Tuesday, October 28, 2014

By Elaine Hartman Reckord 

Director of Diaspora Consular Affairs at the Ministry of Foreign Affairs and Foreign Trade, Lloyd Wilks is reminding persons seeking employment in another CARICOM member state that they must obtain a Free Movement of Skills certificate.

He reiterated that there are some 10 categories of workers who are entitled to move and work freely in the Caribbean community. Persons who are not in any of these categories of skilled persons will require work permit approvals in the respective CARICOM territories, in advance of travel, he said.

Mr. Wilks was speaking in an interview with JIS News. “So you have an entry requirement which must be satisfied and which is to some extent tied to the work permit or the work certificate. When somebody breaches those arrangements, then they have breached immigration guidelines, immigration rules and are subject to immigration control. That control often means the persons is retained because they have no right of entry into the particular state,” he explained.

He reminded that persons travelling to CARICOM countries for business, study, tourism or personal affairs must possess: a passport with at least six months validity; return airline ticket as appropriate to the purpose of the visit; an adequate amount of money to meet living expenses during the visit; information (name, complete address and contact details) for their accommodation, whether hotel or private residence; the name and full details of their host or sponsor: where possible, documentation confirming the purpose of the visit and; the name and telephone number, preferably the mobile number, of anyone meeting them at the airport.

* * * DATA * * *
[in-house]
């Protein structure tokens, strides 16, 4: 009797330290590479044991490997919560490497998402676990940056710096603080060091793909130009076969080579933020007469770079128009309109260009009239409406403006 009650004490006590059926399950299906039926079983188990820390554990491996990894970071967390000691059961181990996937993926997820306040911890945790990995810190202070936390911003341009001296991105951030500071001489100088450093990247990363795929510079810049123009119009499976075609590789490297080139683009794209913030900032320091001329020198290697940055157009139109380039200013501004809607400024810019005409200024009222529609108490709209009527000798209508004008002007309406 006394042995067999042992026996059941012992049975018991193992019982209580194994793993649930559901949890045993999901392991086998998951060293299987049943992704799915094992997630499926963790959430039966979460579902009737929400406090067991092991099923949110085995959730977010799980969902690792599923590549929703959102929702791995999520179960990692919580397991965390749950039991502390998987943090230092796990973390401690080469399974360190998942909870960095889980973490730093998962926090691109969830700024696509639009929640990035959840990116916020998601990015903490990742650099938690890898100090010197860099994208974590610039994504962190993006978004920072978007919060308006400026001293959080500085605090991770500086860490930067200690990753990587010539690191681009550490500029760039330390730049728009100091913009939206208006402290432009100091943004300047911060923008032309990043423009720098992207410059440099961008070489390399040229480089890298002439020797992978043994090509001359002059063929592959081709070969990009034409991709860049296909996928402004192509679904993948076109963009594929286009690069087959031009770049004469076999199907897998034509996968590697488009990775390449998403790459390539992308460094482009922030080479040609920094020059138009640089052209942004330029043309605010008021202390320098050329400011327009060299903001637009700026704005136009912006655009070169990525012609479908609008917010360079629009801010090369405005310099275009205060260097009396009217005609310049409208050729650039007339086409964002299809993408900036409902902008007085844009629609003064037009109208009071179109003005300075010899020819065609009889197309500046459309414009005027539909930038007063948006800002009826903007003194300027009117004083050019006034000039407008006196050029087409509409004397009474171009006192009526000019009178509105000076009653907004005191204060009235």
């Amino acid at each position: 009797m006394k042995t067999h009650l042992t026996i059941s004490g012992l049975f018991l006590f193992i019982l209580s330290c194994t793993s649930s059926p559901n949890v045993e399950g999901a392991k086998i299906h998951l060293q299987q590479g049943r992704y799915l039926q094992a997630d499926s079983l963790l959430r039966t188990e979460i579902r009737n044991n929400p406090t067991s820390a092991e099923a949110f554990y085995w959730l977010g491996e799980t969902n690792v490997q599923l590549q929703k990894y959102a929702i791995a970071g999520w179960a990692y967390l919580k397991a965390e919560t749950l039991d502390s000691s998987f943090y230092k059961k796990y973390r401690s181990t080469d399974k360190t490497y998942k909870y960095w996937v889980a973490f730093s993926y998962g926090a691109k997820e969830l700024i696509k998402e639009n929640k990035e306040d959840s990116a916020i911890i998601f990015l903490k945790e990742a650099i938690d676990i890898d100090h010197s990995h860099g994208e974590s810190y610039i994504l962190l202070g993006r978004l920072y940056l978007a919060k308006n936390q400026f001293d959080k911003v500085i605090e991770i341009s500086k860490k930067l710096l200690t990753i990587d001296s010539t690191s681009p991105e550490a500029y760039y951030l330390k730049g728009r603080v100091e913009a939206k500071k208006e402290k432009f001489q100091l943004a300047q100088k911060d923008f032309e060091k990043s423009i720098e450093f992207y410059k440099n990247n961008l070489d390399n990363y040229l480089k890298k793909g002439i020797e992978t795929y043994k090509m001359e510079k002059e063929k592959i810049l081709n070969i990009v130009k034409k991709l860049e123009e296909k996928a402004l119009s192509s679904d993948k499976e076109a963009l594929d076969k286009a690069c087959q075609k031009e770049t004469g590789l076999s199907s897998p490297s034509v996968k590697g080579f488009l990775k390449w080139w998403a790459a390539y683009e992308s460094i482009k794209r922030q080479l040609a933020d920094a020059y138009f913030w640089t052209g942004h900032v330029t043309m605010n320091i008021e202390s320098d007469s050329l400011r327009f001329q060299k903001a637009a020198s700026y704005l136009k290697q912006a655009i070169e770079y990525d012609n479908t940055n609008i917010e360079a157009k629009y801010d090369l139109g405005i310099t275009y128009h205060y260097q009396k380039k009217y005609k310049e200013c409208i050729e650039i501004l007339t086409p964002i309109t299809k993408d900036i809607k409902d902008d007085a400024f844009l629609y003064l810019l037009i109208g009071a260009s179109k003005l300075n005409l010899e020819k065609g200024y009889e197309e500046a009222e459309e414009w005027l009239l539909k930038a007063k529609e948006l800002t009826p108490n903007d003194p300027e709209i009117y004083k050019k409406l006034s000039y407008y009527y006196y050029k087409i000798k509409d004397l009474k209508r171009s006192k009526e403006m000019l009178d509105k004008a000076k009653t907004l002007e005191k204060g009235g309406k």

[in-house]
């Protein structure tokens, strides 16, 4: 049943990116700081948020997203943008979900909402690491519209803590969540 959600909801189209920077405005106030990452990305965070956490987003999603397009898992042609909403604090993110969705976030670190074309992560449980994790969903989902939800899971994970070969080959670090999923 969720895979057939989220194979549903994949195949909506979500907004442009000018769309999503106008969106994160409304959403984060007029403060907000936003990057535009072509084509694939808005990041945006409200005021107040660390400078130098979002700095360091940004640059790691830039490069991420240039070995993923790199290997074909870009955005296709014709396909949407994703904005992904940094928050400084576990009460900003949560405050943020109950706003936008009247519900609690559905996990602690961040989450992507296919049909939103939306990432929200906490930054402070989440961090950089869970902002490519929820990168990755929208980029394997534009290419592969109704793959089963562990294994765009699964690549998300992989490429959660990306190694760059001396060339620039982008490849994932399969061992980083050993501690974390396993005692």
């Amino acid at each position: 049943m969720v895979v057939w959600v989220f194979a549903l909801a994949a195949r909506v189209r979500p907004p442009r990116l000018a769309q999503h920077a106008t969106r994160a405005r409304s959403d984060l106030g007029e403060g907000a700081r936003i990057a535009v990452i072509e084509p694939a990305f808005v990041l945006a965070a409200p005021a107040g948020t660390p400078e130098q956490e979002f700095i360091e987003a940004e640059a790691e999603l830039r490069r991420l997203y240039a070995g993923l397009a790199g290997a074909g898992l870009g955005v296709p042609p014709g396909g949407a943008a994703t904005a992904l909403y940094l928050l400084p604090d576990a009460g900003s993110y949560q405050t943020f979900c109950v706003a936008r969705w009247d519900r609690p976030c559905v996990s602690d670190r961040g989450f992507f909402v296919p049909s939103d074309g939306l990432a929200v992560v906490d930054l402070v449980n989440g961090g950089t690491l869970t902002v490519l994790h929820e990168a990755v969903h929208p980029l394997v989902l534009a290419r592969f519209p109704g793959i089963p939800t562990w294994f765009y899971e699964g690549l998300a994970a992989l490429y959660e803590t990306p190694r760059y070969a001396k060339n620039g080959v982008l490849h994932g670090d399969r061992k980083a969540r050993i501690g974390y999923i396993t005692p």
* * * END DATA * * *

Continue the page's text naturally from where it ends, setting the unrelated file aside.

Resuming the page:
The Consular Affairs officer said that when Jamaicans arrive at a port of entry anywhere in the world, they are subjected to the country’s immigration rules and certain international convention.

“When people travel, they automatically surrender themselves to the laws of the land to which they are travelling to and so those laws will prevail and that judiciary system will prevail. Similarly, they are also surrendering themselves to the protection of the state to which they are travelling,” Mr. Wilks said.

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